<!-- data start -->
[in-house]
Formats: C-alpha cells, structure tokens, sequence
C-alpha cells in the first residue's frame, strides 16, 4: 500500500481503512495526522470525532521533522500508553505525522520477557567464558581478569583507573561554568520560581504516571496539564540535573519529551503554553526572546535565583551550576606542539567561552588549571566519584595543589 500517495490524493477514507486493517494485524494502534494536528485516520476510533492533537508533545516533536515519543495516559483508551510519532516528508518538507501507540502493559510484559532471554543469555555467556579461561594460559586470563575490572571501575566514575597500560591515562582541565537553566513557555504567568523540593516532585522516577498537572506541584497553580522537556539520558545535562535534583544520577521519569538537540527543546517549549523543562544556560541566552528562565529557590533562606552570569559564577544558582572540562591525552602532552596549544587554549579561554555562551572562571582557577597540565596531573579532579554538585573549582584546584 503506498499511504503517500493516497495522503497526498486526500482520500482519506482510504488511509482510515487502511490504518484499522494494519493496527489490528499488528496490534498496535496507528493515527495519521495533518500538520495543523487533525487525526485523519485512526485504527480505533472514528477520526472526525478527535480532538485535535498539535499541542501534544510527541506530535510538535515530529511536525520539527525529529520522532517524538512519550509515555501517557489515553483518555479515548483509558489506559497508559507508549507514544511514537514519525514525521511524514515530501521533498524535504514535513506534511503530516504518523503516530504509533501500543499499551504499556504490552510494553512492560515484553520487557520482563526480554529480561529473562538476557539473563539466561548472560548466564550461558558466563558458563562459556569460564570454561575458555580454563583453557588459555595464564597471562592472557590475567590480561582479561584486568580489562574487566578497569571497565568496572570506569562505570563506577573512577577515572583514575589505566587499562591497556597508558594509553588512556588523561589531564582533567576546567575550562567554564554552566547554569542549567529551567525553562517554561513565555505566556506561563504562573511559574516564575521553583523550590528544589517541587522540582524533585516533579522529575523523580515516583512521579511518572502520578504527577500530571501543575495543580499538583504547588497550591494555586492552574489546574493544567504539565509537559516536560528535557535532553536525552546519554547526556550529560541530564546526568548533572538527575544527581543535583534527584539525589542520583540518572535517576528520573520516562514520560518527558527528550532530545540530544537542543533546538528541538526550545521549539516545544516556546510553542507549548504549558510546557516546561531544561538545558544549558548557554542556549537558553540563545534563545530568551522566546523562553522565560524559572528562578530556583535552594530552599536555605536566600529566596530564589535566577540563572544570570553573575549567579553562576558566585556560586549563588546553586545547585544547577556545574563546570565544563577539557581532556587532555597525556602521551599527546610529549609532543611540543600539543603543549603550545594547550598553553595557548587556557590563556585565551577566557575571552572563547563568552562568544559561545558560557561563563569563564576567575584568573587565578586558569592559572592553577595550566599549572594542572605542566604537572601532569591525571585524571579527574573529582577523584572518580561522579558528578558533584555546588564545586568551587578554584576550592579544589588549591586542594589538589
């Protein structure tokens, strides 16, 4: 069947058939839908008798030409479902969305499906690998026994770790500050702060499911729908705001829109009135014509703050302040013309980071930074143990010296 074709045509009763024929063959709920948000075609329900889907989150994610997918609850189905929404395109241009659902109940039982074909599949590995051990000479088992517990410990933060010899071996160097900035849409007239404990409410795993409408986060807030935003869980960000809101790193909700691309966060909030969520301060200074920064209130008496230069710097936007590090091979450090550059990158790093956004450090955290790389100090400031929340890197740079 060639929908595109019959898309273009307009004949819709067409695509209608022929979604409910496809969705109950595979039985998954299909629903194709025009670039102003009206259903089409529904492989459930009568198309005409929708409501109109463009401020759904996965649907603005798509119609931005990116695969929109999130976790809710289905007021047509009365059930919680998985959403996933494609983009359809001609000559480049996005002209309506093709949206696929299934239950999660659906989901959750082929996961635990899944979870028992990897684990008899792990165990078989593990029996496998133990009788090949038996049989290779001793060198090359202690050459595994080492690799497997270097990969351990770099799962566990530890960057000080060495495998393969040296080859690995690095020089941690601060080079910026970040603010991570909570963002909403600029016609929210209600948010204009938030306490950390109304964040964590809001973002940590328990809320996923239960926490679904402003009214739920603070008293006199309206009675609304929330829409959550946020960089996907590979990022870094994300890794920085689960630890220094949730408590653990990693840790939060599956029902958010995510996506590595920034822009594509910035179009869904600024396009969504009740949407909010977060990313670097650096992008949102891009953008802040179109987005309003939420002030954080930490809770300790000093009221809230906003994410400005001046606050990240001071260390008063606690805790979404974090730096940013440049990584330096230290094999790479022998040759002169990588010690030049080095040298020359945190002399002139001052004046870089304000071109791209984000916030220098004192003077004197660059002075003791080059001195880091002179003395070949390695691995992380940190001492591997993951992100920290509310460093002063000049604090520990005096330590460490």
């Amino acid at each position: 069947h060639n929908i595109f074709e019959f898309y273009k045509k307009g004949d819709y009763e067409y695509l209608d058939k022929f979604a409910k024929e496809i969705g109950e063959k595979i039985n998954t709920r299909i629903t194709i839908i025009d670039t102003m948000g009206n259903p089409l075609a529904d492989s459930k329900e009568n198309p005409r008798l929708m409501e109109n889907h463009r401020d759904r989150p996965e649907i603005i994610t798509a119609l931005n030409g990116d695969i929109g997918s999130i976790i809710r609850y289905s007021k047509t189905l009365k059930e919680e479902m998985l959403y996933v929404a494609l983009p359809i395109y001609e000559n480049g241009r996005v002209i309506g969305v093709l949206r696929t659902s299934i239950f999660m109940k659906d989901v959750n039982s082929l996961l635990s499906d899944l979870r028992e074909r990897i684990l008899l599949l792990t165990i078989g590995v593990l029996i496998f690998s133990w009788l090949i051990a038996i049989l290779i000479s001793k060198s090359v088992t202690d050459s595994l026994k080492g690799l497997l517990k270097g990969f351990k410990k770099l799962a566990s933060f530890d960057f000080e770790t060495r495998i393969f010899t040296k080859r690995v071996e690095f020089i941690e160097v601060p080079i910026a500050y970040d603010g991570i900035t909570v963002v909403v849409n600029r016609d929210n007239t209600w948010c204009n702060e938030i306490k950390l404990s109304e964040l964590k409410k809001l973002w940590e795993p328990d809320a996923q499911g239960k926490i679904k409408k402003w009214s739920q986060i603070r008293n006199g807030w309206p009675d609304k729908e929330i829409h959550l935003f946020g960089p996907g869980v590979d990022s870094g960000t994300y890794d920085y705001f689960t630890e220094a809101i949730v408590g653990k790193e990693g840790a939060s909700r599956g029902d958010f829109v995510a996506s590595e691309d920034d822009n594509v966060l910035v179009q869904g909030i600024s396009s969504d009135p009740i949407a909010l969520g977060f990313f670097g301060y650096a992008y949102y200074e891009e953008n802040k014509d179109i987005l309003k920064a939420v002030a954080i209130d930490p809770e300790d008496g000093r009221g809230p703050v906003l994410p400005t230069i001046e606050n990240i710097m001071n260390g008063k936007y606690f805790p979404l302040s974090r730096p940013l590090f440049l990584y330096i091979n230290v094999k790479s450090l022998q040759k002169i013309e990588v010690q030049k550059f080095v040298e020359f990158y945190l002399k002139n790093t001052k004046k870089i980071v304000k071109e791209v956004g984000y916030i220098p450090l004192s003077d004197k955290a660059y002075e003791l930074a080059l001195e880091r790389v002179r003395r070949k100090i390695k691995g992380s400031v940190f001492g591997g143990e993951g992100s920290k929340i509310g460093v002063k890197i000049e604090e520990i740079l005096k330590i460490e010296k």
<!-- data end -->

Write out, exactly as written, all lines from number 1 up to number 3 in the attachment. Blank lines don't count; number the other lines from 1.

[in-house]
Formats: C-alpha cells, structure tokens, sequence
C-alpha cells in the first residue's frame, strides 16, 4: 500500500481503512495526522470525532521533522500508553505525522520477557567464558581478569583507573561554568520560581504516571496539564540535573519529551503554553526572546535565583551550576606542539567561552588549571566519584595543589 500517495490524493477514507486493517494485524494502534494536528485516520476510533492533537508533545516533536515519543495516559483508551510519532516528508518538507501507540502493559510484559532471554543469555555467556579461561594460559586470563575490572571501575566514575597500560591515562582541565537553566513557555504567568523540593516532585522516577498537572506541584497553580522537556539520558545535562535534583544520577521519569538537540527543546517549549523543562544556560541566552528562565529557590533562606552570569559564577544558582572540562591525552602532552596549544587554549579561554555562551572562571582557577597540565596531573579532579554538585573549582584546584 503506498499511504503517500493516497495522503497526498486526500482520500482519506482510504488511509482510515487502511490504518484499522494494519493496527489490528499488528496490534498496535496507528493515527495519521495533518500538520495543523487533525487525526485523519485512526485504527480505533472514528477520526472526525478527535480532538485535535498539535499541542501534544510527541506530535510538535515530529511536525520539527525529529520522532517524538512519550509515555501517557489515553483518555479515548483509558489506559497508559507508549507514544511514537514519525514525521511524514515530501521533498524535504514535513506534511503530516504518523503516530504509533501500543499499551504499556504490552510494553512492560515484553520487557520482563526480554529480561529473562538476557539473563539466561548472560548466564550461558558466563558458563562459556569460564570454561575458555580454563583453557588459555595464564597471562592472557590475567590480561582479561584486568580489562574487566578497569571497565568496572570506569562505570563506577573512577577515572583514575589505566587499562591497556597508558594509553588512556588523561589531564582533567576546567575550562567554564554552566547554569542549567529551567525553562517554561513565555505566556506561563504562573511559574516564575521553583523550590528544589517541587522540582524533585516533579522529575523523580515516583512521579511518572502520578504527577500530571501543575495543580499538583504547588497550591494555586492552574489546574493544567504539565509537559516536560528535557535532553536525552546519554547526556550529560541530564546526568548533572538527575544527581543535583534527584539525589542520583540518572535517576528520573520516562514520560518527558527528550532530545540530544537542543533546538528541538526550545521549539516545544516556546510553542507549548504549558510546557516546561531544561538545558544549558548557554542556549537558553540563545534563545530568551522566546523562553522565560524559572528562578530556583535552594530552599536555605536566600529566596530564589535566577540563572544570570553573575549567579553562576558566585556560586549563588546553586545547585544547577556545574563546570565544563577539557581532556587532555597525556602521551599527546610529549609532543611540543600539543603543549603550545594547550598553553595557548587556557590563556585565551577566557575571552572563547563568552562568544559561545558560557561563563569563564576567575584568573587565578586558569592559572592553577595550566599549572594542572605542566604537572601532569591525571585524571579527574573529582577523584572518580561522579558528578558533584555546588564545586568551587578554584576550592579544589588549591586542594589538589